(Beyond Pesticides, February 29, 2016) Last Thursday, the Munich Environmental Institute stated that it had found traces of glyphosate, the widely used and controversial weed-killer, in 14 of Germany’s most popular beers. These findings are a potential blow to Germany’s Beer Purity Law, which is highly regarded in German beer culture. Industry and German government immediately sought to downplay the results, saying that the levels found did not pose a risk to humans. However, according to the study’s results, all levels found were above the glyphosate residue level allowed in drinking water. Consumers have a right to be worried about the findings, as glyphosate was classified in March 2015 as a probable carcinogen by the International Agency for Research on Cancer (IARC).
The results, published in German, are broken down by beer and by micrograms per liter in picture format. The researchers cite the laboratory test results of the 14 beers, which found glyphosate levels between 0.46 and 29.74 micrograms per liter. The highest reading is 300 times the legal limit for drinking water in Germany, which is 0.1 microgram per cubic meter. Hasseroeder, a beer brewed in Saxony-Anhalt in eastern Germany and owned by Anheuser Busch Inbev, contained the highest trace of glyphosate at 29.74 micrograms per liter. The smallest amount, 0.46 micrograms per liter, was found in Augustiner, made in Munich. Other popular beers in the study, which can also be commonly found in the U.S., were Beck’s Pilsner and Franziskaner Weissbier. Germany’s Federal Institute for Risk (BfR) assessment said the levels do not pose a risk to consumers’ health. In contrast, geneticist Sophia Guttenberger of the Munich institute said glyphosate should simply be neither “in beer nor in our bodies.”
The German purity law, or the “Reinheitsgebot,” is one of the world’s oldest food safety laws and is celebrating its 500th anniversary this year. Under the law, brewers have to produce beer using only malt, hops, yeast and water. The simple recipe, which was initially implemented as a health measure, has helped make German beer so famous abroad. While this may have been a sufficient health measure in 1516, we know that current food safety standards must be scrutinized and monitored at a much higher degree. The Brauer-Bund beer association said there were government controls in place in breweries to ensure that no harmful substances made their way into the production process and echoed BfR’s previous statements. While government agencies and industry alike claim harmful substances are not entering the human diet, the current research shows otherwise.
In July 2015, the Soil Association disclosed findings of glyphosate residues in bread being sold in the UK. The results of that study show that glyphosate use in the UK increased by 400% in the last 20 years and is one of the three pesticides regularly found in routine testing of British bread —appearing in up to 30% of samples tested by the UK government. In August 2015, a research study published in Environmental Health linked long-term, ultra-low dose exposure to glyphosate in drinking water to adverse impacts on the health of liver and kidneys.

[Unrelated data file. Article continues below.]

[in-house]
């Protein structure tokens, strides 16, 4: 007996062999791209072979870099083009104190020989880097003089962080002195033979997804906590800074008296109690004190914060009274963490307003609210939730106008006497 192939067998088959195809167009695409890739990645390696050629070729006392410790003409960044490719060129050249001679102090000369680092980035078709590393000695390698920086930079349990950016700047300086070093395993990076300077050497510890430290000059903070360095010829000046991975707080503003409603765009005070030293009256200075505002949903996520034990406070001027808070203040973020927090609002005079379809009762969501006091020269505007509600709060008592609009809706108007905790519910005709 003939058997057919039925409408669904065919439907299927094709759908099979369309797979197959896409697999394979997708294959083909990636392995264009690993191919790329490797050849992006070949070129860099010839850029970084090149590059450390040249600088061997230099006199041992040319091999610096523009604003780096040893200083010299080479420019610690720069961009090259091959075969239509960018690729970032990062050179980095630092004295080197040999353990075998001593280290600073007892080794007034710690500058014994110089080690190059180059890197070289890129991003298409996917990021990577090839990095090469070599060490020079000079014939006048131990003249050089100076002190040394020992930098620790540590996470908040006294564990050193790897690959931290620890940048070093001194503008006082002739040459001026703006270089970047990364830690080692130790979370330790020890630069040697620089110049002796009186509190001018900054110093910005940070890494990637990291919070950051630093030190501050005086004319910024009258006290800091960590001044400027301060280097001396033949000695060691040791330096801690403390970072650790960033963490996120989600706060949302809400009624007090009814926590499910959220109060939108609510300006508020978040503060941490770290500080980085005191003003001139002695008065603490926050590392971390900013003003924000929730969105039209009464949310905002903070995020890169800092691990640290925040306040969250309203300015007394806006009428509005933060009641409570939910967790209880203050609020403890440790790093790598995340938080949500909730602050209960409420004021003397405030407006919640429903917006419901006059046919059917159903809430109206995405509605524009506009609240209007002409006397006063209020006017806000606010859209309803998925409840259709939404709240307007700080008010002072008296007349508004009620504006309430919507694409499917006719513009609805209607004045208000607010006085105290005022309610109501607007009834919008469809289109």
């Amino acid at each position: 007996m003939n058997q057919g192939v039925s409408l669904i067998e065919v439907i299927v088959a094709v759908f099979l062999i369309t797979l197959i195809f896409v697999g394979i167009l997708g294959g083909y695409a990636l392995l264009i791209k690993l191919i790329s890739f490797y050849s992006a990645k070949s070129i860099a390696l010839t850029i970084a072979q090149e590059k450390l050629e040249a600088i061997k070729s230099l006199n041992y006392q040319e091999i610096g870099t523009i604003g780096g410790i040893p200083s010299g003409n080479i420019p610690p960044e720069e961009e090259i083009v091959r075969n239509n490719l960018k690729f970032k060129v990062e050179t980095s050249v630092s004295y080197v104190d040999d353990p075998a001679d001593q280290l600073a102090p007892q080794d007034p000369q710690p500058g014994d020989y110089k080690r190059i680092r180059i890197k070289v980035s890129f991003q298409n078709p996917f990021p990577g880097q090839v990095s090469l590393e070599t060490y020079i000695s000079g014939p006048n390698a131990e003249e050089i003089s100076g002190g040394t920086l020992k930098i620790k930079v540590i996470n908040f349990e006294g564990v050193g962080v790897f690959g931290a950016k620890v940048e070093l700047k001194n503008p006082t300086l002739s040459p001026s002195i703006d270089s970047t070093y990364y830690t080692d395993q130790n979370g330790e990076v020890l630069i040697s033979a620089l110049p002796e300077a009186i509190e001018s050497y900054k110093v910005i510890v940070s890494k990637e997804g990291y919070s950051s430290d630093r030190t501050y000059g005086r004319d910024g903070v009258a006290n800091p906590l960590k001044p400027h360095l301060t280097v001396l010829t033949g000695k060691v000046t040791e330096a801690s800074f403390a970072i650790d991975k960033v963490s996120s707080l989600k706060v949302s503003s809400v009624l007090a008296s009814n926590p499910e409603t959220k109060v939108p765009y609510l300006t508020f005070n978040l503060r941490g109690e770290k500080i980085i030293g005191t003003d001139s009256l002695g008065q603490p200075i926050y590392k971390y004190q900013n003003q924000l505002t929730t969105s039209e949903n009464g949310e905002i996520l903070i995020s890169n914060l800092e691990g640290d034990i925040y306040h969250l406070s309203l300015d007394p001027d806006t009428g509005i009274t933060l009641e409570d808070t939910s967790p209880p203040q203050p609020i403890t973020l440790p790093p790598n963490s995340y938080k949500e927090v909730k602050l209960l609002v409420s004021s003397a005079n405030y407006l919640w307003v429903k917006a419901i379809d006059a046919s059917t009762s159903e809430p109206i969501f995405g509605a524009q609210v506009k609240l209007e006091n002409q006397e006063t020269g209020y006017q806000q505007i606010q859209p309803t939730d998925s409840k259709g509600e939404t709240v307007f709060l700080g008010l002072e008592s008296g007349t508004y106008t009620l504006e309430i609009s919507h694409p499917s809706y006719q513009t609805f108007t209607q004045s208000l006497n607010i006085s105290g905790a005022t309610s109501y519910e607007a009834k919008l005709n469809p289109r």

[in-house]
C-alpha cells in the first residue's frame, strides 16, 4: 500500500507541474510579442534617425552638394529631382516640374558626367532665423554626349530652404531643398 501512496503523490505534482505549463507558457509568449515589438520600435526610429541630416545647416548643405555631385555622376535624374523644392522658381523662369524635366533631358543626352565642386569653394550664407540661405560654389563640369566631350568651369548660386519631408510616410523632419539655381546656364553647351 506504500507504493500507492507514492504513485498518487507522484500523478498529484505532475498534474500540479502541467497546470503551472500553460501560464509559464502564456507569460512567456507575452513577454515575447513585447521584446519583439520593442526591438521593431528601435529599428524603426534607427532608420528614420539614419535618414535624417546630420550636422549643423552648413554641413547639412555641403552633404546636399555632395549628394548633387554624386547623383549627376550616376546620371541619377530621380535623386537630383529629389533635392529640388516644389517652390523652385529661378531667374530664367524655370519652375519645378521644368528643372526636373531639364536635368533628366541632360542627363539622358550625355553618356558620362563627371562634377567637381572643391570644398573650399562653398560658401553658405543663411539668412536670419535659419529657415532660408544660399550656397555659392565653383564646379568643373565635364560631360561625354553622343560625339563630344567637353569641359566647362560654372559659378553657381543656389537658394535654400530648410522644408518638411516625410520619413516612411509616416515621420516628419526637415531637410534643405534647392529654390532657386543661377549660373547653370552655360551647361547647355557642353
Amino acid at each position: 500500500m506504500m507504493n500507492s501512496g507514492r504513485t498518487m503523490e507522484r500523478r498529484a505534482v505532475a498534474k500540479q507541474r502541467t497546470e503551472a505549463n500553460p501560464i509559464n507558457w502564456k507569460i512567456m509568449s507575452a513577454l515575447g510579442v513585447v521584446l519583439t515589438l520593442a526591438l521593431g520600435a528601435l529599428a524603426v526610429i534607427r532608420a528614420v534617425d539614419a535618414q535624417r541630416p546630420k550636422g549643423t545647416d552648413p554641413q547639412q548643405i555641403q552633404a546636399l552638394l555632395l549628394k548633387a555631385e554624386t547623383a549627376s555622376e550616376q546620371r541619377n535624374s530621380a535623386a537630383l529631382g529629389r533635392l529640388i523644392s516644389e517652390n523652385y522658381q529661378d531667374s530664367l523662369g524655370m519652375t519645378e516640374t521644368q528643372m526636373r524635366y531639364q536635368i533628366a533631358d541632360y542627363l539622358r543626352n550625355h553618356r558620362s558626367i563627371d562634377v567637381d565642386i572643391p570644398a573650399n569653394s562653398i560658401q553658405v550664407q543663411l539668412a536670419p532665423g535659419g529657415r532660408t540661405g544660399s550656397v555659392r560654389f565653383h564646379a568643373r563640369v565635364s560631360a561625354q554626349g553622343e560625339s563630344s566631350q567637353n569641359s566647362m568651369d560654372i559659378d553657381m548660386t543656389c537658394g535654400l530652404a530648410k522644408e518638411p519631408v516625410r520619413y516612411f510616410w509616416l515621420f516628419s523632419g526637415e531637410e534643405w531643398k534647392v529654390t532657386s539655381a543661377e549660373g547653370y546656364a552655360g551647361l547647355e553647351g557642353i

A scientific review was released earlier this month by a group of 14 scientists in which they expressed concern over the widespread use of glyphosate-based herbicides (GBHs), the lack of understanding regarding human exposure, and the potential health impacts. According to the report, BfR, along with a few U.S. agencies, such as the National Toxicology Program, the Centers for Disease Control and Prevention, and the Environmental Protection Agency (EPA), have not adequately kept up with cutting-edge research. “It’s time to call on the global science and regulatory community to step back and take a fresh look at glyphosate since everyone on the planet is or will be exposed,” said senior author Charles Benbrook, an agricultural economist and consultant at Benbrook Consulting Services.
In addition to impacts on human health, glyphosate has been linked to adverse effects on earthworms and other soil biota, as well as shape changes in amphibians. The widespread use of the chemical on genetically engineered (GE) crops has led it to be implicated in the decline of monarch butterflies, whose sole habitat to lay their eggs, milkweed plants, are being devastated as a result of incessant use of glyphosate.
Beyond Pesticides advocates for a regulatory approach that prohibits high hazard chemical use and calls for alternative assessments. The organization suggests an approach that focuses on safer alternatives that are proven effective, such as organic agriculture. Thus, the best way to avoid glyphosate residues in beer, bread and other foods is to buy and support organic agriculture and the USDA organic label. Our database, Eating With a Conscience (EWAC) provides information on the pesticides that could be present in the food we eat, and why food labeled organic is the right choice. EWAC also includes information on the impacts chemical-intensive agriculture has on farm workers, water, and our threatened pollinators.
Beer labeled organic must by law be brewed with hops that are grown with organic practices, which prohibit the use of glyphosate. Beer drinkers in the U.S. can find some great organic breweries, such as Peak Organic Brewery, Wolaver’s Fine Organic Ales, Bison Brewing, and Fish Tale Organic Ales. Other breweries may have a bottle or two that are organic, even if the whole brewery is not, so just look for the USDA organic label on the bottle to be sure.
All unattributed positions and opinions in this piece are those of Beyond Pesticides.